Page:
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  • Subject Name : Nursing

Pathophysiology of Gastro-Oesophageal Reflux Disease

Introduction to Ms. Sarah Case Study

The given study focuses on Ms Sarah, a 41 year-old female who has been admitted for the procedure of undergoing a Gastroscopy. Her presenting symptoms include nausea, food regurgitation and discomfort in the upper abdomen. Her examination revealed high alcohol intake along with high intake of sugar and fats and low intake of fruits and vegetables. Her BMI upon examination is 35 along with blood pressure of 162/88. It is a condition characterized by the presence of reflux of the contents of the stomach into the oesophagus which leads to symptoms like heart-burn and regurgitation. Sarah is suspected to have the same. This cases study will discuss the pathophysiology of Gastroesophageal reflux disease(GERD).

Pathophysiology

 GERD mainly manifests itself as a combination of complexes and is characterized by reflux exposure, resistance of the epithelial cells and sensitivity of the viscera. It is caused by a number of factors such as relaxation of the lower oesophagial sphincter and abnormalities in the lower oesophageal sphincter pressure. However, there exist a combination of other factors as well such as impaired clearance of the oesophagus, impairment of the mucosal defensive factors and delayed gastric emptying (Patti et al 2020).

Existing conditions such as Hiatal hernia can also contribute to the development of GERD. Impaired clearance of the oesophagus leads to prolonged exposure of the stomach mucosa to acid, whereas delaying of the gastric emptying causes gastric distension, which causes a relaxation of the lower oesophageal sphincter(LES). A combination of the above can cause gastroesophageal reflux disorder. The mechanisms underlying the pathophysiology is attributed to either the gastric acid coming directly in contact with the upper airway or the initiation of the vago-vagal reflex due to the presence of acid in the distal oesophagus (Oppia et al 2017). Risk factors such as obesity, intake of alcohol, nicotine, diet pattern are also responsible for LES incompetence.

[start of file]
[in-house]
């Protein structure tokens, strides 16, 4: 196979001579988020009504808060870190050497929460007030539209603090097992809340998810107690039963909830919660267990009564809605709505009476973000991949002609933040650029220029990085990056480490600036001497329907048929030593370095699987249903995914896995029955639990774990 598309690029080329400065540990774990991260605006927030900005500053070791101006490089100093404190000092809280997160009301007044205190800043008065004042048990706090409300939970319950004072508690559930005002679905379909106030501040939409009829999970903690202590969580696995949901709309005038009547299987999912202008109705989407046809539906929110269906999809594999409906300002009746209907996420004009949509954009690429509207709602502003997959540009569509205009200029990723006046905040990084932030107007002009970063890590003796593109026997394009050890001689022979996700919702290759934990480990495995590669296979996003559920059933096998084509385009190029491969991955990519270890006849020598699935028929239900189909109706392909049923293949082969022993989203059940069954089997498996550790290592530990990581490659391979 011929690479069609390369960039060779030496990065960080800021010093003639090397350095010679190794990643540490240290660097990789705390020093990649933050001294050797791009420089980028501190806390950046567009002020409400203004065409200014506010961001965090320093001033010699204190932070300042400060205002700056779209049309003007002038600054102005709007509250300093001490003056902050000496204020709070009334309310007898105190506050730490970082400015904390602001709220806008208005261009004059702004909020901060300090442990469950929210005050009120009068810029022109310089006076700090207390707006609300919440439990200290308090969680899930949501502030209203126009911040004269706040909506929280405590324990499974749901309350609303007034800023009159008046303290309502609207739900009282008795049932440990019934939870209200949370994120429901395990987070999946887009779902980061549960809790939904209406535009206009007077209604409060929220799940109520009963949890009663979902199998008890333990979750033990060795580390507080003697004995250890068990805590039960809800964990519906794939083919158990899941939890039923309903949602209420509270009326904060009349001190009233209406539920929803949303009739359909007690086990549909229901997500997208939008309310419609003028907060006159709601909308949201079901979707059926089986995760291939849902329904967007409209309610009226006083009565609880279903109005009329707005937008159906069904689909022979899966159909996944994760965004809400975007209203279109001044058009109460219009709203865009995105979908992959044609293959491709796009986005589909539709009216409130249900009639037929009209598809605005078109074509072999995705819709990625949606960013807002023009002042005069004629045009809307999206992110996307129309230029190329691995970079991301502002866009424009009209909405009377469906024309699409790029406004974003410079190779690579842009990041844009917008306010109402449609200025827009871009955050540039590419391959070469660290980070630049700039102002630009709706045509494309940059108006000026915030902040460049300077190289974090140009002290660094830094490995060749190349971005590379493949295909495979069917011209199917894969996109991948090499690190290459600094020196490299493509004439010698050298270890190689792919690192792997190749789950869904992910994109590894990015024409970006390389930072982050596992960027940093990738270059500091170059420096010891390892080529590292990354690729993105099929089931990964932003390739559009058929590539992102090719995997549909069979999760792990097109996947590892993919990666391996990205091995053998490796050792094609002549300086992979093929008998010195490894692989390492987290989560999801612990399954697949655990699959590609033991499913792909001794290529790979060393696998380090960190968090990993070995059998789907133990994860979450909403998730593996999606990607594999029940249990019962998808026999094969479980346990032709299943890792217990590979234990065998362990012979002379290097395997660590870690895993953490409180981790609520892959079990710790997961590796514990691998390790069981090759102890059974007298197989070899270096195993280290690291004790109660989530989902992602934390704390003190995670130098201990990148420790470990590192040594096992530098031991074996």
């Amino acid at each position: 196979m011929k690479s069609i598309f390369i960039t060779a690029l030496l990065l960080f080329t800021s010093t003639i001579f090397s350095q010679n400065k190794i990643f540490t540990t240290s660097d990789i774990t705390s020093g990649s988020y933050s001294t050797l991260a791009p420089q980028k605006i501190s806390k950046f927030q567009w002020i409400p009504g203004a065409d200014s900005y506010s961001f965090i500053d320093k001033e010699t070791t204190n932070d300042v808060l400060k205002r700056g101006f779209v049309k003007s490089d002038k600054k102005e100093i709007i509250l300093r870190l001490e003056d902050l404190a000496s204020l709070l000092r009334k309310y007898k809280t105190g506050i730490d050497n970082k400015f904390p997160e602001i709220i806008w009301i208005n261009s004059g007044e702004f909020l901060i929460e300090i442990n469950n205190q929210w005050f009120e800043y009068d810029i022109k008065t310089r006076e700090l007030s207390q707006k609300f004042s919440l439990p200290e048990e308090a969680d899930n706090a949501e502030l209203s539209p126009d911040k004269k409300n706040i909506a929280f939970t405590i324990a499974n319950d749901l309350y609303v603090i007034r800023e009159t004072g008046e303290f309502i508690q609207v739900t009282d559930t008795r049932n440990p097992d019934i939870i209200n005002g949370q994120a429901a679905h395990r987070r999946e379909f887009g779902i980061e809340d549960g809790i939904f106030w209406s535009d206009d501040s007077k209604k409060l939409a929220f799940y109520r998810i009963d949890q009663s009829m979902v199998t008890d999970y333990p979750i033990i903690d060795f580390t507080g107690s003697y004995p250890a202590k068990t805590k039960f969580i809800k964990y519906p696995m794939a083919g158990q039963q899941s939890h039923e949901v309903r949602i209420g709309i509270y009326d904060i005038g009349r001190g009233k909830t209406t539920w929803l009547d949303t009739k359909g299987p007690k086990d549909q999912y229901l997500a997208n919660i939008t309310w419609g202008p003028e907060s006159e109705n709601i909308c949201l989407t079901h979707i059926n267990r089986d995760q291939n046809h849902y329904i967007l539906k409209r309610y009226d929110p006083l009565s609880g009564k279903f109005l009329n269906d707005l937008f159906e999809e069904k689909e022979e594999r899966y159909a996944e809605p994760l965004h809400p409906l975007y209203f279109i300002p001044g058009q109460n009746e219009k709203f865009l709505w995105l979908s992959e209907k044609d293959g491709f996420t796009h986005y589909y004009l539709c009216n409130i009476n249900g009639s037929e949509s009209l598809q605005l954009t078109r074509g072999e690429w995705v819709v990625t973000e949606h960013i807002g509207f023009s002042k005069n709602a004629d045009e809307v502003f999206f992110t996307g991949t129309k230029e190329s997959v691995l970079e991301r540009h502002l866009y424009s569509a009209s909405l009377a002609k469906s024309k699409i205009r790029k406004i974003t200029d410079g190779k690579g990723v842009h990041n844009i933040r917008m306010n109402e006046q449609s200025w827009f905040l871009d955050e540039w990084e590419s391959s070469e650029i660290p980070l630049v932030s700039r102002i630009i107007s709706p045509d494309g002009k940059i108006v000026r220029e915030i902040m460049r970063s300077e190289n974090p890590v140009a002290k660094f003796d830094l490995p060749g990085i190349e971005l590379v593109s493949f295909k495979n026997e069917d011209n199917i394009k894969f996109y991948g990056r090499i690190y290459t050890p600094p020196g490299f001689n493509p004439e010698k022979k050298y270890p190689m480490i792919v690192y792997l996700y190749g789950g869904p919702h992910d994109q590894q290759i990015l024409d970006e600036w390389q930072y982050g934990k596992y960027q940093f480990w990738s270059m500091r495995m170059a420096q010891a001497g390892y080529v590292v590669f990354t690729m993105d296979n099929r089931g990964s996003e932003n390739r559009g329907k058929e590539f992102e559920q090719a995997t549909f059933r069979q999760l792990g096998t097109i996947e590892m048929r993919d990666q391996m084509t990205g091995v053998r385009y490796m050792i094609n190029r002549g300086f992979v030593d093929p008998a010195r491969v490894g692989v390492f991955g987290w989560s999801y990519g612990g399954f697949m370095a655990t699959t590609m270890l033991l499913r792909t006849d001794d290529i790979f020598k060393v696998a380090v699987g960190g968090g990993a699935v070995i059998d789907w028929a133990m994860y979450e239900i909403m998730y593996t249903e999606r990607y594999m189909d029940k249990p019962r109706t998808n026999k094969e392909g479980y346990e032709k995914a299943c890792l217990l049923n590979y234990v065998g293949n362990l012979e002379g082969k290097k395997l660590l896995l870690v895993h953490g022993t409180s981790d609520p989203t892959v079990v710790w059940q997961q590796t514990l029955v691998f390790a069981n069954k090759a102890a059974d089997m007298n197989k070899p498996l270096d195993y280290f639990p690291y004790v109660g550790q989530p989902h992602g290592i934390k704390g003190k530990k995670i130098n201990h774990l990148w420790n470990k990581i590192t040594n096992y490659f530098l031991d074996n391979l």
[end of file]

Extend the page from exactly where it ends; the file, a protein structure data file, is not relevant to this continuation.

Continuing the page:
Clinical Manifestations of Gastroesophageal Reflux Disease(GERD)

Clinical manifestations could both be subjective and objective, subjective when perceived by the patient and objective when the doctor/physician observes them. Most common clinical manifestations of GERD include the following – Heartburn characterized by a feeling of continuous burning in the chest along with discomfort in the upper abdomen. It occurs mostly in the night , after eating. Other symptoms include a difficulty in swallowing food, accompanied chest pain and regurgitation of food or acid in the mouth (Nguyen et al 2019).

Apart from the above mentioned clinical manifestations, Sarah also demonstrates a tooth decay. Tooth decay associated with GERD is extremely common because of the acid reflux caused by GERD. The acid seeped through from the oesophagus into the oral cavity causes an erosion of the enamel of the teeth. Usually affected teeth are the molars especially the enamel present on their back side. Sometimes, an oral exam usually presenting with this kind of a tooth decay is able to diagnose GERD in the patient. A dental physician is usually the first person to identify this tooth decay and help with it (Moini et al 2018).